Since the results show that there is a link between motivating factors and the type of benefit resulting from the implementation of the ISO 9000 standard, those organisations that have not yet implemented this standard, but that plan to do so, should review their reasons for doing so to avoid frustration.

And in order to maximise the benefits of implementing this standard, an organisation should approach the procedure using an organisational behavioural strategy to ensure the motivation required to engage the workforce. Soliciting employee engagement in an early stage of any process improvement mechanism is key to accountability and responsibility.

Those companies that have already implemented the standard and are not happy with the type of benefits that they are getting may need to make a shift in their way of thinking as far as the standard is concerned. They are encouraged to adopt other quality improvement practices and principles, for example, TQM, Six Sigma, and World Class Manufacturing (WCM), and combine them with the ISO 9000 standard to realise the full benefits of quality improvement.

These organisations need not adopt the whole of Six Sigma or WCM, but could simply take the concepts from these methodologies that are missing in the ISO 9000 standard - for example, root-cause analysis and focused improvement (FI). As the results from a study conducted by Arumugam et al. [34] show, ISO 9000 certification and TQM practices have a significant, positive relationship with each other. This finding supports the argument that the ISO 9000 standard can be used as a 'stepping mechanism' to total quality.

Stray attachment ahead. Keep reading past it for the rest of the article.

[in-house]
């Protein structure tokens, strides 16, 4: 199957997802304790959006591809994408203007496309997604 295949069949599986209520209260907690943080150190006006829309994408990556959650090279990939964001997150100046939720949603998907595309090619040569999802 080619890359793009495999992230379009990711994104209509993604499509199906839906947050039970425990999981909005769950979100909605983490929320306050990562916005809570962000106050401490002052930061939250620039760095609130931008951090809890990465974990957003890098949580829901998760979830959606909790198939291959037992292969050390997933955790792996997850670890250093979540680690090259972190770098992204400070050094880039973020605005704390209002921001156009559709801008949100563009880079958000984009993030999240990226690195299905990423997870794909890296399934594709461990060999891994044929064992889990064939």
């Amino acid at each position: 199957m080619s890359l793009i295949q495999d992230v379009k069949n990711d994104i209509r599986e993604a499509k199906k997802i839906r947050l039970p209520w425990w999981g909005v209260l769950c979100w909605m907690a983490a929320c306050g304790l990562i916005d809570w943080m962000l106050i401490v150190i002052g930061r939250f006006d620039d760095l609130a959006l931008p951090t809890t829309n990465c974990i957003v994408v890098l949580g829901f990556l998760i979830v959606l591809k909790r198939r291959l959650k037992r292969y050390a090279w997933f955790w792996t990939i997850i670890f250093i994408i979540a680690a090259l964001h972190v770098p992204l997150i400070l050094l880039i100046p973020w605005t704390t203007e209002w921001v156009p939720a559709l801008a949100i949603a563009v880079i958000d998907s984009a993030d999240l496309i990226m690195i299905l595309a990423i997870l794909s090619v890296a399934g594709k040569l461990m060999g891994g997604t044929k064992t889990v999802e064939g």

The ISO 9000 quality management system, if implemented with a focus on only one of the principles, will definitely be limited in its contribution to the organisation. With managerial insight and commitment, and a synergistic approach to the principles, the ISO 9000 system can move all operations towards continuous improvement. However, it needs to be well-managed and well-maintained.

Some of the major managerial implications of adopting the ISO systems are the following:

  • Management commitment, regardless of the benefits

  • Continuous monitoring and evaluation of status

  • Defining the purpose of the system